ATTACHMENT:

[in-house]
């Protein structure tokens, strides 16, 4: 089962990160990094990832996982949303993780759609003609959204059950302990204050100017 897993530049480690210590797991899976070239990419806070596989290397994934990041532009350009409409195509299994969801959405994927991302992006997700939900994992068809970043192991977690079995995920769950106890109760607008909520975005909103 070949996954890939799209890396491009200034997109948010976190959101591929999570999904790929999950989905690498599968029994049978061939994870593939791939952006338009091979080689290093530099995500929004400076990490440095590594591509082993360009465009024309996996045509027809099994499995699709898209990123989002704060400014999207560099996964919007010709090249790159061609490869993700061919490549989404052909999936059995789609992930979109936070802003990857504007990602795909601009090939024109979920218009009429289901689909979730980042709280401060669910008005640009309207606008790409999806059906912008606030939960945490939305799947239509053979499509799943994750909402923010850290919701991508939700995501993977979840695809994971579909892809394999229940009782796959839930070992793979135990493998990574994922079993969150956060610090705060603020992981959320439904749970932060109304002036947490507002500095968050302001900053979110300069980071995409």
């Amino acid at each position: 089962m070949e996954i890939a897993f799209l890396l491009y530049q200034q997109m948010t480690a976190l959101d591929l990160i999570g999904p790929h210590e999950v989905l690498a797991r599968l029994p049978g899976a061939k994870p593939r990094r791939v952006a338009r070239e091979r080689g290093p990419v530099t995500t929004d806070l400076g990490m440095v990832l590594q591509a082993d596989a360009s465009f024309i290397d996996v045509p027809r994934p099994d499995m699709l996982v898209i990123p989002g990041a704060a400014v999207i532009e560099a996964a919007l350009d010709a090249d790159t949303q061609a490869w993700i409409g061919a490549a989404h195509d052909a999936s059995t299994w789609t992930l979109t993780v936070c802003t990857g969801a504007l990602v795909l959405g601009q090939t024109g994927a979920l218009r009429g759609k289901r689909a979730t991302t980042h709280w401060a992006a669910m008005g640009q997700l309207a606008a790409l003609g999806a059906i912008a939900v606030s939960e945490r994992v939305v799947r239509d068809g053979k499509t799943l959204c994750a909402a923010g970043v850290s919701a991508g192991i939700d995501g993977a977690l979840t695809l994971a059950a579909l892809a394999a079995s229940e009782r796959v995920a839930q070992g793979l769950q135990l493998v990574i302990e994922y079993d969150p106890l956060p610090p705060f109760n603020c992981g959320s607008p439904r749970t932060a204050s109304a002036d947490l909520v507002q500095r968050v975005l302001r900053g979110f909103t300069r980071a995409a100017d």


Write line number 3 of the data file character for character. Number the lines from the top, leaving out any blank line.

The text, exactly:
């Amino acid at each position: 089962m070949e996954i890939a897993f799209l890396l491009y530049q200034q997109m948010t480690a976190l959101d591929l990160i999570g999904p790929h210590e999950v989905l690498a797991r599968l029994p049978g899976a061939k994870p593939r990094r791939v952006a338009r070239e091979r080689g290093p990419v530099t995500t929004d806070l400076g990490m440095v990832l590594q591509a082993d596989a360009s465009f024309i290397d996996v045509p027809r994934p099994d499995m699709l996982v898209i990123p989002g990041a704060a400014v999207i532009e560099a996964a919007l350009d010709a090249d790159t949303q061609a490869w993700i409409g061919a490549a989404h195509d052909a999936s059995t299994w789609t992930l979109t993780v936070c802003t990857g969801a504007l990602v795909l959405g601009q090939t024109g994927a979920l218009r009429g759609k289901r689909a979730t991302t980042h709280w401060a992006a669910m008005g640009q997700l309207a606008a790409l003609g999806a059906i912008a939900v606030s939960e945490r994992v939305v799947r239509d068809g053979k499509t799943l959204c994750a909402a923010g970043v850290s919701a991508g192991i939700d995501g993977a977690l979840t695809l994971a059950a579909l892809a394999a079995s229940e009782r796959v995920a839930q070992g793979l769950q135990l493998v990574i302990e994922y079993d969150p106890l956060p610090p705060f109760n603020c992981g959320s607008p439904r749970t932060a204050s109304a002036d947490l909520v507002q500095r968050v975005l302001r900053g979110f909103t300069r980071a995409a100017d």